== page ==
Thursday, 10 May 2012

The Lucky One

2012. Dir: Scott Hicks. Starring: Zac Efron, Taylor Schilling, Blythe Danner, Riley Thomas Stewart and Jay R. Ferguson. ●●●○○



I imagine that most people who chose to see The Lucky One know exactly what they're getting into. The sun setting behind the lovers, the ripped rugged guy with airbrushed muscles, the delicate woman and most importantly the previous adaptations of the authors work in the top of the poster. Nicolas Sparks doesn't get a mention on the poster, but his stamp is all over it, in fact the phenomenal success of his previous movies that do get a plug (both Dear John and The Notebook took $80m in the States) guarantees the audience instantly recognise the genre and story beats set ahead of us.



For those of you who can't guess the plot Zac Efron is Iraq war veteran Logan who picked up a photo whilst on his first tour that saved his life. Without knowing the girl on it he carries it around like a good luck charm, and somehow it works, whilst many of his brothers-in-arms make the ultimate sacrifice. Following his return to civvy street he resolves to find her and before you know he's working part-time in Taylor Schilling's doggie hotel. Too shy to tell her the truth but far too hunky to rule out the inevitable romantic entanglements he soon becomes part of her extended family, losing at chess with her son Riley Thomas Stewart and learning sage advice from her earthy Grandmother Blythe Danner.

There is danger lurking though, Schilling's dangerously obsessive ex-husband Jay R. Ferguson, the town sheriff no less, is constantly threatening a custody case to prevent Schilling from getting on with her life. Also we're in a Nicolas Sparks film so you just know that some cast members won't make it to the final credits - and no I'm not spoiling it.

Now I absolutely hated Dear John so I did go into this Sparks follow-up with a sense of deep trepidation, but I was pleasantly surprised with the script this time round. Will Fetters, who's only other screenwriting credit is for Remember Me, keeps the cloying romanticism at bay. At the start Schilling is flinty and patronising whilst Efron is emotionally closed off and slightly creepy, the relationship that develops is built on shared experiences and sexual desire and not just some wishy washy concept of true love.

That's not to say it isn't still relentlessly bleak, the stench of death pervades every frame from the charged early battle scenes to the final reel shock loss (still no spoilers) even the multiple bereavements Schilling has suffered - both her parents and US Marine brother (now there's a clue) have passed away before we even meet her. There are moments when this works, the film hints at Efron's Post Traumatic Stress Disorder in his relationship with his nephews and his long walk across America, and Schilling's breakdown in the garden (whilst appallingly filmed) is effective in showing her inability to deal with the grief. Potentially this could be hinting at the State's inability to deal with the emotional trauma of war, almost a teen friendly The Messenger, but the momentum is lost around half way through when the plot takes over from the characterisations.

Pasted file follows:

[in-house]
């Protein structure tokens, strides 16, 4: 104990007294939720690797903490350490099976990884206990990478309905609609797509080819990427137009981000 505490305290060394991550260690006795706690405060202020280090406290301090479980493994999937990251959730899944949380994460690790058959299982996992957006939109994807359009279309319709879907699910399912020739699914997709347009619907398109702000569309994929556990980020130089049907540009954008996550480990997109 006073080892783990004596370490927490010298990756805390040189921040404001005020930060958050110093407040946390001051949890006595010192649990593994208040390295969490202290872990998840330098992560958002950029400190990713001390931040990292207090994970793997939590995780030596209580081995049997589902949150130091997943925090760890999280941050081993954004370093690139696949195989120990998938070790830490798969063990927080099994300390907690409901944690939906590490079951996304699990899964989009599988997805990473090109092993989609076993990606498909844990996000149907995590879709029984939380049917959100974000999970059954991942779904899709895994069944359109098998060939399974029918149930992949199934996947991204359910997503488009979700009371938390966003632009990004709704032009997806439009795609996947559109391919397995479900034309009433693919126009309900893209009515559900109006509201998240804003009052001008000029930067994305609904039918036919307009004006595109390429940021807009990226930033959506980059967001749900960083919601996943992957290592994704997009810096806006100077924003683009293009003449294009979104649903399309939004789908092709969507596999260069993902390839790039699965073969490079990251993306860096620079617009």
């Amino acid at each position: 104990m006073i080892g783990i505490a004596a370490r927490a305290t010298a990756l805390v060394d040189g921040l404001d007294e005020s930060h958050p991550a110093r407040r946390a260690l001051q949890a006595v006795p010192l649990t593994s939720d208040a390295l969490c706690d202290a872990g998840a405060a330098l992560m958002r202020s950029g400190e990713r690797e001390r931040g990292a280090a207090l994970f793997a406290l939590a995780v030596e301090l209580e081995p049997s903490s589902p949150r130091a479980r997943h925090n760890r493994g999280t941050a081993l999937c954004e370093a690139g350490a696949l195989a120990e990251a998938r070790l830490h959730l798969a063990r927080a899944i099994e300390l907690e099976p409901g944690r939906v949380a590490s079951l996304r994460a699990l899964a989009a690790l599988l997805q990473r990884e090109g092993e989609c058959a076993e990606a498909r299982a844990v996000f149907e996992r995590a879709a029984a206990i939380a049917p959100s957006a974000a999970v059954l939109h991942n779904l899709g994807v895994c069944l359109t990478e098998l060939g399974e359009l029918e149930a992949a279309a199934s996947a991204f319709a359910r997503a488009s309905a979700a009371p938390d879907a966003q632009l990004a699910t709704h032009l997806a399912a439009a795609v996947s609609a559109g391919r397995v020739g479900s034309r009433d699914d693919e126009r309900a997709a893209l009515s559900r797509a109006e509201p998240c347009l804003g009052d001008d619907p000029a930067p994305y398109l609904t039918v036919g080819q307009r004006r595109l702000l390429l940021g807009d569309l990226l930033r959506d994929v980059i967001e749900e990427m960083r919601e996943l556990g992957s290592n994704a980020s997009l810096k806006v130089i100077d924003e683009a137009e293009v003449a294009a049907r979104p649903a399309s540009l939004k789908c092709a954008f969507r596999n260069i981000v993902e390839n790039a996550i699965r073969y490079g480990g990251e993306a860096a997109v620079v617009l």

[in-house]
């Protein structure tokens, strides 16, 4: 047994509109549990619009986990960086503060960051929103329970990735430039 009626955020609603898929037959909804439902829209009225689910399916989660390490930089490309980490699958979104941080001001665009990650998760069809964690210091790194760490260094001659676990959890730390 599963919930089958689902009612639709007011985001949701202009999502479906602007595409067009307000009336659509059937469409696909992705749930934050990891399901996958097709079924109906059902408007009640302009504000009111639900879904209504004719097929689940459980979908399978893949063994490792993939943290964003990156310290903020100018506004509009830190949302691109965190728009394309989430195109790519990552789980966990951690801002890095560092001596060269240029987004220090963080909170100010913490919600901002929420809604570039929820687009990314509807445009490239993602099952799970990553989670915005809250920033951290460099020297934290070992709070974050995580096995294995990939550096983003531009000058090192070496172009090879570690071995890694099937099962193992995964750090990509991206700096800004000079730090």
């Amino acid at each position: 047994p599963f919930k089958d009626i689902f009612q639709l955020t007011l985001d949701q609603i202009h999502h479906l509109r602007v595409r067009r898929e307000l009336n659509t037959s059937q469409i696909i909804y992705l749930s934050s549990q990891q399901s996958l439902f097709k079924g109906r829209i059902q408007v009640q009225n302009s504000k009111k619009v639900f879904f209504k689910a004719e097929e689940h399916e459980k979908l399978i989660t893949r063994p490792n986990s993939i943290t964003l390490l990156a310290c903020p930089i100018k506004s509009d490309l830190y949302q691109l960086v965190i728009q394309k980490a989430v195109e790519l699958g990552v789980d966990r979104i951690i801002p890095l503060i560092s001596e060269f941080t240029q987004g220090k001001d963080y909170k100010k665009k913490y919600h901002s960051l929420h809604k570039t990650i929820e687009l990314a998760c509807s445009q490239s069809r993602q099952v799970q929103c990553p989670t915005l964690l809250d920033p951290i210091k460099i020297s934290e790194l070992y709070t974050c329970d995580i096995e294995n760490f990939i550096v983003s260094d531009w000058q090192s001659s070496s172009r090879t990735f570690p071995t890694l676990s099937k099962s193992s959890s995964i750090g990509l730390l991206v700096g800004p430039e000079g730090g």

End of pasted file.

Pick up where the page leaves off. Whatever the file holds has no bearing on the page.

Efron proves himself once again as a competent and rising actor, always magnetic yet never showy and whilst he doesn't have enough to do here my appetite has certainly been whetted for The Paperboy. I was also impressed by Stewart who stays just the right side of precocity and Danner's sardonic asides make her the MVP.

Less successful is Ferguson's Sheriff who's rollercoaster attachment to his ex is inconsistent serves only to create false tension - there's an utterly laughable scene with a gun. I think the film, the third act histrionics, the macguffin of the unmentioned photo would have had a much bigger impact if he was just a normal guy, suspicious of this stranger rather than an obvious villain.

Scott Hicks is the last director anyone would claim is an auteur yet the signatures of backlit by the sun heroes and lush vegetation that appear in The Boys are Back and Hearts in Atlantis have returned. And at least this is a much better film than those previous efforts.

In conclusion I wouldn't bother going to a cinema to see The Lucky One but I wouldn't turn the telly over either. Nice enough and the target audience, the Sparks fans, should go in droves.

4 comments:

Alex in Movieland said...

gosh, I'd never go to see this. :D the entire film was in the trailer.

you are a brave man!

Runs Like A Gay said...

The entire film was in the poster, but that doesn't mean it wasn't worth going to see how they ended up together.

I think you're being far too cynical.

Jose Solís said...

It was enjoyable in an awkward way, although to be honest I expected to see at least a bum shot. Zac should get naked more often, his biceps and baby blues were not enough for me!

Runs Like A Gay said...

Can't wait to see his body lingered over in The Paperboy. Yum.